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Health care bots are only as good as the data and doctors they learn from

The number of tech companies pursuing health care seems to have reached an all-time high: Google, Amazon, Apple, and IBM’s Watson all want to change health care using artificial intelligence. IBM has even rebranded its health offering as “Watson Health — Cognitive Healthcare Solutions.” Although technologies from these giants show great promise, the question of whether effective health care AI already exists or whether it is still a dream remains.

As a physician, I believe that in order to understand what is artificially intelligent in health care, you have to first define what it means to be intelligent in health care. Consider the Turing test, a point when a machine becomes indistinguishable from a human.

Joshua Batson, a writer for Wired magazine, has mused whether there is an alternative measurement to the Turing test, one where the machine doesn’t just seem like a person, but an intelligent person. Think of it this way: If you were to ask a random person about symptoms you experience, they’d likely reply “I have no idea. You should ask your doctor.” A bot supplying that response would certainly be indistinguishable from a human — but we expect a little more than that.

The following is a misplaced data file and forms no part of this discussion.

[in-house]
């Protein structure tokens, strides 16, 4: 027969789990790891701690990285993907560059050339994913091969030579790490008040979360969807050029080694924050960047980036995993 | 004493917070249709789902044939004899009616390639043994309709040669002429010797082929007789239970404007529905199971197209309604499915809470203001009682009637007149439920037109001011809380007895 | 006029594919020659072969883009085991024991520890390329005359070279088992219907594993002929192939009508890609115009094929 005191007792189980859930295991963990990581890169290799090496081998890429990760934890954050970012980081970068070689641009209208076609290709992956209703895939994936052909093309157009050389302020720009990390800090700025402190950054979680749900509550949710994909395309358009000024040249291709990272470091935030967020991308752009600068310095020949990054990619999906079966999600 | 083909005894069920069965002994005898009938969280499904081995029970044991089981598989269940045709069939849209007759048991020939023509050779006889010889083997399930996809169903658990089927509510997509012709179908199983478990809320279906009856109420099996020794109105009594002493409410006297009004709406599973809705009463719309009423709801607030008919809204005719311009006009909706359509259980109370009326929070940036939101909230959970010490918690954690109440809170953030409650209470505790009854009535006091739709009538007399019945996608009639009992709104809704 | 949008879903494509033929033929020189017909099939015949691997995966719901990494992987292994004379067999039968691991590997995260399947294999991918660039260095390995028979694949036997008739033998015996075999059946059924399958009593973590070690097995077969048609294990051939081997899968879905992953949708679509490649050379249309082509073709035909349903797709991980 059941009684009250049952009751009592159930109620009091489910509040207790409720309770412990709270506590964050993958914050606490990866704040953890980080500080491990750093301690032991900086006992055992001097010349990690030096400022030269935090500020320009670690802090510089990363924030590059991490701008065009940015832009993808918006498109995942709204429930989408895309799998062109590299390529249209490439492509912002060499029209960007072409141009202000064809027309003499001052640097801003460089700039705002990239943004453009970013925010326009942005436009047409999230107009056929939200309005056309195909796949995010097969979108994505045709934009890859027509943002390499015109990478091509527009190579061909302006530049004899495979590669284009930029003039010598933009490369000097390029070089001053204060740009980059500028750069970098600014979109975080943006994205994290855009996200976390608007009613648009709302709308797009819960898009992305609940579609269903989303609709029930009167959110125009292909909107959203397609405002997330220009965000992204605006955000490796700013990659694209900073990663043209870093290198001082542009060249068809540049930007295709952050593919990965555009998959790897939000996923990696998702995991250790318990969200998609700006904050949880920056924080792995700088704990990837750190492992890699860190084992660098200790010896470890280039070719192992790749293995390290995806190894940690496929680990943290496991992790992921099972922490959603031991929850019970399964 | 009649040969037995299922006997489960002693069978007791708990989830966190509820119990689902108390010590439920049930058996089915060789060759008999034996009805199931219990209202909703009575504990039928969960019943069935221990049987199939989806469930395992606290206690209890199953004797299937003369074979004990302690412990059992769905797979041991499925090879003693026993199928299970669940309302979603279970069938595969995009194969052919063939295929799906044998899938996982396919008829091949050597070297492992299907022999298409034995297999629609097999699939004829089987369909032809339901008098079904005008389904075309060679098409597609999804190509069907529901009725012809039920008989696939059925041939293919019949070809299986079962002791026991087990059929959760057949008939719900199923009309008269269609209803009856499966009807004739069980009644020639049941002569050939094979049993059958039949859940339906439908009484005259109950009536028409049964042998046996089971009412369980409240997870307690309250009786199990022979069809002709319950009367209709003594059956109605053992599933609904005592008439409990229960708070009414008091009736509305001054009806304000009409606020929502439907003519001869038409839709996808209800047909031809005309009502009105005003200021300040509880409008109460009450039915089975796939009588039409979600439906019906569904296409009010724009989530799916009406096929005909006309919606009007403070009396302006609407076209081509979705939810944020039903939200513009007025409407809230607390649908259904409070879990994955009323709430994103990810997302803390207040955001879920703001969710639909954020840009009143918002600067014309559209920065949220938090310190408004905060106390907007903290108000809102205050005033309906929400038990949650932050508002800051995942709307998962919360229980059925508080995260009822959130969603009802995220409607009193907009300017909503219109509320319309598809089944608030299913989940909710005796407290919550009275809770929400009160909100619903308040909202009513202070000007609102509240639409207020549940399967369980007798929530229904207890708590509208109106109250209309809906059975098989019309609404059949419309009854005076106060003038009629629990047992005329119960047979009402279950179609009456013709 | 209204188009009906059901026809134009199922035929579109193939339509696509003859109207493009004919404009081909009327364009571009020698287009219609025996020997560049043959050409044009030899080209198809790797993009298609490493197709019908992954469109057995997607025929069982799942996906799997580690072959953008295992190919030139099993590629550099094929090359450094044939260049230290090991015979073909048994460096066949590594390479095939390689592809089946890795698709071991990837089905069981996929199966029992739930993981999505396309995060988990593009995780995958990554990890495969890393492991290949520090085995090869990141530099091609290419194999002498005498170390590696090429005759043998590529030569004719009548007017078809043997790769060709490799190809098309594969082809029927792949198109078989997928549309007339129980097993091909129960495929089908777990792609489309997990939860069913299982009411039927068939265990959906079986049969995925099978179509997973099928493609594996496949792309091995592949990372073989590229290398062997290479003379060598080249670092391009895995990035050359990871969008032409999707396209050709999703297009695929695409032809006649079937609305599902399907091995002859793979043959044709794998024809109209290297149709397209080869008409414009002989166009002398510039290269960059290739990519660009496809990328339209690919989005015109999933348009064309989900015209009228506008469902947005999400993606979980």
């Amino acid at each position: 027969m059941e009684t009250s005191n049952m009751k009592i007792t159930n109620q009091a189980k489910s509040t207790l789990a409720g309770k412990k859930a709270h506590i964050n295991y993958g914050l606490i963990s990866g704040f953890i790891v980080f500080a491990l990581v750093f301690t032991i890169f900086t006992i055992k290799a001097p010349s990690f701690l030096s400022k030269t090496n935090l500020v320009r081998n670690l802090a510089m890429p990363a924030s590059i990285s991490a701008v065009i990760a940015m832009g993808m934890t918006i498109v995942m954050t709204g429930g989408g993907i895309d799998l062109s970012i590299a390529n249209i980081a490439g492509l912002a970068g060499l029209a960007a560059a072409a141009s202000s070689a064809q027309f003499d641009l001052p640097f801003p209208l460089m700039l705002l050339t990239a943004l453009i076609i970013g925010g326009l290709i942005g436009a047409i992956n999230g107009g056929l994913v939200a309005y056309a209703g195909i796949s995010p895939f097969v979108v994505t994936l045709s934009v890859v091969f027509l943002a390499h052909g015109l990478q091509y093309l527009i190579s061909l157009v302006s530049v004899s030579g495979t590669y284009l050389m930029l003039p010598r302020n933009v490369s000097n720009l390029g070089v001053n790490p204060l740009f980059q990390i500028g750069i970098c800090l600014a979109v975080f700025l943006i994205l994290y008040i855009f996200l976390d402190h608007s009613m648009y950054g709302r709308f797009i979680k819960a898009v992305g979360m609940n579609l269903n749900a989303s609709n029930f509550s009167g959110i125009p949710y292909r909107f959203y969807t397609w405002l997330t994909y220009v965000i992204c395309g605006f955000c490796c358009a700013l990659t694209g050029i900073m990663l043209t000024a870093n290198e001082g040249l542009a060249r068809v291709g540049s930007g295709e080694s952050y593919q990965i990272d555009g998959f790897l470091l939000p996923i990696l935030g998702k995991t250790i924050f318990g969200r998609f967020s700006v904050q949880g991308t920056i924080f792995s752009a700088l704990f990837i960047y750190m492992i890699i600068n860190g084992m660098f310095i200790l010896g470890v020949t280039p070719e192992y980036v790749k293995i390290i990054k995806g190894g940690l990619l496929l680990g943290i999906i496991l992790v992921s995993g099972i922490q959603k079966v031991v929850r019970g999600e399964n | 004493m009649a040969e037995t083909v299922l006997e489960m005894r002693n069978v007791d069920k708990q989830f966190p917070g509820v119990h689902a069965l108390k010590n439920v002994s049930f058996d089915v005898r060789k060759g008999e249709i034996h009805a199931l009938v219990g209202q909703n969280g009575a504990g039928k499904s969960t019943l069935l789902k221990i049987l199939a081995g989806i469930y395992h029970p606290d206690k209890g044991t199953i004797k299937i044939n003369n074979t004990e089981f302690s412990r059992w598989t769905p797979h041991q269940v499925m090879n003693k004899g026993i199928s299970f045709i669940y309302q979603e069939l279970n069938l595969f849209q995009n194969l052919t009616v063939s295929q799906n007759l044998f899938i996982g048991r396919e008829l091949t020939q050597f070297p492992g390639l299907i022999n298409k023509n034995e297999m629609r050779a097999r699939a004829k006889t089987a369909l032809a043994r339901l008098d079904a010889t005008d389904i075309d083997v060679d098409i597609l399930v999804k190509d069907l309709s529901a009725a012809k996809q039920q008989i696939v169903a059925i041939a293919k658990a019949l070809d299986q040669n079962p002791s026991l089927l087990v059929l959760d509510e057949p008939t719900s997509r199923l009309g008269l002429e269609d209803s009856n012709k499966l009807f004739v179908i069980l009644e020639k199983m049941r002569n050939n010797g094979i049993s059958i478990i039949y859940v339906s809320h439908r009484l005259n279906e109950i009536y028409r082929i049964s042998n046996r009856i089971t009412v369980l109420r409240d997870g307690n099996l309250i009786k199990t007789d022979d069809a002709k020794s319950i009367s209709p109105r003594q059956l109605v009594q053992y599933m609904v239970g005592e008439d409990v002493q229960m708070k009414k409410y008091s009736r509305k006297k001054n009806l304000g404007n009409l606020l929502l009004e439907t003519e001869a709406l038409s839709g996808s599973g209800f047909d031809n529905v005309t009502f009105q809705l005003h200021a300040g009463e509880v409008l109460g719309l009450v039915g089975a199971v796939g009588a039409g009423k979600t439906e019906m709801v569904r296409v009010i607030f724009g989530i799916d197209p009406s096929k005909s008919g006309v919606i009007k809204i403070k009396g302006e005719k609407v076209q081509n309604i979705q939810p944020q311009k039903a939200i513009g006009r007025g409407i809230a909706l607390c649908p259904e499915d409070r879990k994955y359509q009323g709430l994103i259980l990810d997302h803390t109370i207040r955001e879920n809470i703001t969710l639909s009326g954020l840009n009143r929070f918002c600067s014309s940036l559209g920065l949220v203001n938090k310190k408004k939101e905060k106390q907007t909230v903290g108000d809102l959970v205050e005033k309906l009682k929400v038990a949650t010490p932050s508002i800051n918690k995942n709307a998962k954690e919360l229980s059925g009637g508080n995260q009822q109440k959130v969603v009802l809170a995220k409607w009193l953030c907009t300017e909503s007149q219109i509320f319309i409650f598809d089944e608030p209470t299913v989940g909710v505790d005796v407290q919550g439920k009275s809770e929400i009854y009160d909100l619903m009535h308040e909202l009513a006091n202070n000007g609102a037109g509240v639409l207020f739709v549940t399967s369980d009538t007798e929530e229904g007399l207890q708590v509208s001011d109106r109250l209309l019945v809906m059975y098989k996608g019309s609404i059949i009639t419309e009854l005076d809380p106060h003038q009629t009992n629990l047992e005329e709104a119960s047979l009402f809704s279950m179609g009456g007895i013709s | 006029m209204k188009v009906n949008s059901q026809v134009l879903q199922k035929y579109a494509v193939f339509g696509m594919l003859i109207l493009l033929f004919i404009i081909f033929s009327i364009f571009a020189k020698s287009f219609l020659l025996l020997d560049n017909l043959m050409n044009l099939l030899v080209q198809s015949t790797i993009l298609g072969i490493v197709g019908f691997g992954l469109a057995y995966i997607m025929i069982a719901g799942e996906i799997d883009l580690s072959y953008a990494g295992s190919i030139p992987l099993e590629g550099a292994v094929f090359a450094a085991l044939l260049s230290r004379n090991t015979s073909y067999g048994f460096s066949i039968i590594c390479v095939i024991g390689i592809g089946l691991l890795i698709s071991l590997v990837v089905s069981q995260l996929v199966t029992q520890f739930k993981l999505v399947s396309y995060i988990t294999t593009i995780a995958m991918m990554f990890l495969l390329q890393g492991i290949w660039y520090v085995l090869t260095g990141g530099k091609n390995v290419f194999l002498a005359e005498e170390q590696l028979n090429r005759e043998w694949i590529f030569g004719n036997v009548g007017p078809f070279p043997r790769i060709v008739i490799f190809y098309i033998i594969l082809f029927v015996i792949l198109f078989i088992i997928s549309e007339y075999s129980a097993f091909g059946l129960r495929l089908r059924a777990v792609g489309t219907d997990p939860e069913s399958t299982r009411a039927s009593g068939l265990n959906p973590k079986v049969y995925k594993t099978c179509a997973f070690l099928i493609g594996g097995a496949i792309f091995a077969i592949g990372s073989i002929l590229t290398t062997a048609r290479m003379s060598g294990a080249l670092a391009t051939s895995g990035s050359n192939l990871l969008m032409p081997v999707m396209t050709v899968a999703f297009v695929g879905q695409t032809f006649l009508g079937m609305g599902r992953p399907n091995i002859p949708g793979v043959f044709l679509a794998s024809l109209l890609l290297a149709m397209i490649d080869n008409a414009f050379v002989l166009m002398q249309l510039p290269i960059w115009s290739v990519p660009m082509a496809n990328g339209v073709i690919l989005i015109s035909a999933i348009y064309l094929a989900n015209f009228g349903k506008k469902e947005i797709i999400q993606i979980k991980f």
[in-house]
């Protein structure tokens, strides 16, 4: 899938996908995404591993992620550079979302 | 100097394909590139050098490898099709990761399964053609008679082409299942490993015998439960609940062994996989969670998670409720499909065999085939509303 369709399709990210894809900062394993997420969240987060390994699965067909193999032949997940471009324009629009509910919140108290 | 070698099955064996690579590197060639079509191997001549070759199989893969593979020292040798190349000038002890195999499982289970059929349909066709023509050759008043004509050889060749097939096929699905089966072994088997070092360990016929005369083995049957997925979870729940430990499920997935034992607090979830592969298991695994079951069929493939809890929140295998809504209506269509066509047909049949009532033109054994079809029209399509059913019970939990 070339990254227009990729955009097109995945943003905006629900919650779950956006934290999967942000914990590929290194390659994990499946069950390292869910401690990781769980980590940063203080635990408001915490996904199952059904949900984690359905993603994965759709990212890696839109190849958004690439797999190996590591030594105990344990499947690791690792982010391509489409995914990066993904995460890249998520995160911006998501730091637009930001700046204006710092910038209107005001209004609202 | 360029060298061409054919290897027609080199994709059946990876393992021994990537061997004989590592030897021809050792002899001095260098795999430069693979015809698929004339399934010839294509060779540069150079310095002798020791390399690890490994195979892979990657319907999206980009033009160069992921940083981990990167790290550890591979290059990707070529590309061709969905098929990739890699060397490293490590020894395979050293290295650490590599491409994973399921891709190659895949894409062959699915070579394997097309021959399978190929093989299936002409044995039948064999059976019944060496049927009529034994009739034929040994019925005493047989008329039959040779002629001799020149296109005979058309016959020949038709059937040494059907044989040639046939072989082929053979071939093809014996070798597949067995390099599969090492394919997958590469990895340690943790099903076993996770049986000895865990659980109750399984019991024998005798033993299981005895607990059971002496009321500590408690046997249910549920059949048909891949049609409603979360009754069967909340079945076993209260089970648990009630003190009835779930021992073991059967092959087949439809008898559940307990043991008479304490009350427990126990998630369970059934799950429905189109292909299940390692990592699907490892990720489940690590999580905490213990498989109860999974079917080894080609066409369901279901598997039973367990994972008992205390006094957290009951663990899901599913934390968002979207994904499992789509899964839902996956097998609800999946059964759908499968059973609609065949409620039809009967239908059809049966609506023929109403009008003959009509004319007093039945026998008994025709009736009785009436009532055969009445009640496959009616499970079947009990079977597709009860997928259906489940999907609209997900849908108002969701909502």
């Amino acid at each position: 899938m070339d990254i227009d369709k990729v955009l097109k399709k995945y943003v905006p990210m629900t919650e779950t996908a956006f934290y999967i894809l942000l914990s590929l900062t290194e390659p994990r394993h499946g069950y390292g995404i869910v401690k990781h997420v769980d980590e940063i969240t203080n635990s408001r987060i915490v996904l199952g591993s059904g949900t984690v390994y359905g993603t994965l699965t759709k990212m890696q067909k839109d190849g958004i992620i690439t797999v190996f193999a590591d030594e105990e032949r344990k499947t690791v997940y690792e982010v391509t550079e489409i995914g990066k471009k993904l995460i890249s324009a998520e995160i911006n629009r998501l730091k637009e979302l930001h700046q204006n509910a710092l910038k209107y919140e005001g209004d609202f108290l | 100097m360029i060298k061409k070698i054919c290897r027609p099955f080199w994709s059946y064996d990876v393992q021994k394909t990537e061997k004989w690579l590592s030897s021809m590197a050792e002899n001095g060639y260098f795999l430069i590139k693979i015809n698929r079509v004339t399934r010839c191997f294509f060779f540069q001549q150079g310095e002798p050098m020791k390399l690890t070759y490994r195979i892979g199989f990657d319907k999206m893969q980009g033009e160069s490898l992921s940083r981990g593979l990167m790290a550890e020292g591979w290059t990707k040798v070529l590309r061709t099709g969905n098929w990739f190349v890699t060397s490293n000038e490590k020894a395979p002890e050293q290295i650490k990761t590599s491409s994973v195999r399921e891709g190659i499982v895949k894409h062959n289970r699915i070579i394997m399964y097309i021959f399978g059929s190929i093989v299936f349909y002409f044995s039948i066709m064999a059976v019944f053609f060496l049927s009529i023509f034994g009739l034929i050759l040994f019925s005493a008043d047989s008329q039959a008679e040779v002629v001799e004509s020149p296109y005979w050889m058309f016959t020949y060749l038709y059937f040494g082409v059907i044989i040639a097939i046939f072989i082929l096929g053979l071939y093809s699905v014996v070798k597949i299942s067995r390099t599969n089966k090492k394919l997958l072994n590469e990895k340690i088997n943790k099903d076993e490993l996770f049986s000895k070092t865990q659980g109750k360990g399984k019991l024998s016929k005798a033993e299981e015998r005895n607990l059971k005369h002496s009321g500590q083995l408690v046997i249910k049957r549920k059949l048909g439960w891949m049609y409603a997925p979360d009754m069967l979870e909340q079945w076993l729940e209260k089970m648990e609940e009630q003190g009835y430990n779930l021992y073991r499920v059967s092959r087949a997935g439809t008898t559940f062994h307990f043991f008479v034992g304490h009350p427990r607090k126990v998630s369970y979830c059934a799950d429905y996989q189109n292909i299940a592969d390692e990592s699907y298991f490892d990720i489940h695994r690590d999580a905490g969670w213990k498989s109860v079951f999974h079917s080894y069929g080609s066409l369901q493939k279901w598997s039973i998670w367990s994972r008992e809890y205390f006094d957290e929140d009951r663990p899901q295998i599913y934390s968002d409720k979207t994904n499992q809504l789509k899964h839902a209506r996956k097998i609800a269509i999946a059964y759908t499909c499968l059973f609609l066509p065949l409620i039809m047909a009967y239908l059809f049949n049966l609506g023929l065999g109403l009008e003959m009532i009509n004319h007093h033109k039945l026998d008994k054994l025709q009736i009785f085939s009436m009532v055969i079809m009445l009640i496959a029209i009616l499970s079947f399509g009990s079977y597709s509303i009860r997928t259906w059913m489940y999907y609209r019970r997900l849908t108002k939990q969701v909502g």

The challenge of health care AI

Health is hard, and that makes AI in health care especially hard. Interpretation, empathy, and knowledge all have unique challenges in health care AI.

To date, interpretation is where much of the technology investment has gone. Whether for touchscreen or voice recognition, natural language processing (NLP) has seen enormous investment including Amazon’s Comprehend, IBM’s Natural Language Understanding, and Google Cloud Natural Language. But even though there are plenty of health-specific interpretation challenges, interpretation challenges are really no greater in this particular sector than in other domains.

Similarly, while empathy needs to be particularly appropriate for the emotionally charged field of health care, bots are equally challenged trying to strike just the right tone for retail customer service, legal services, or childcare advice.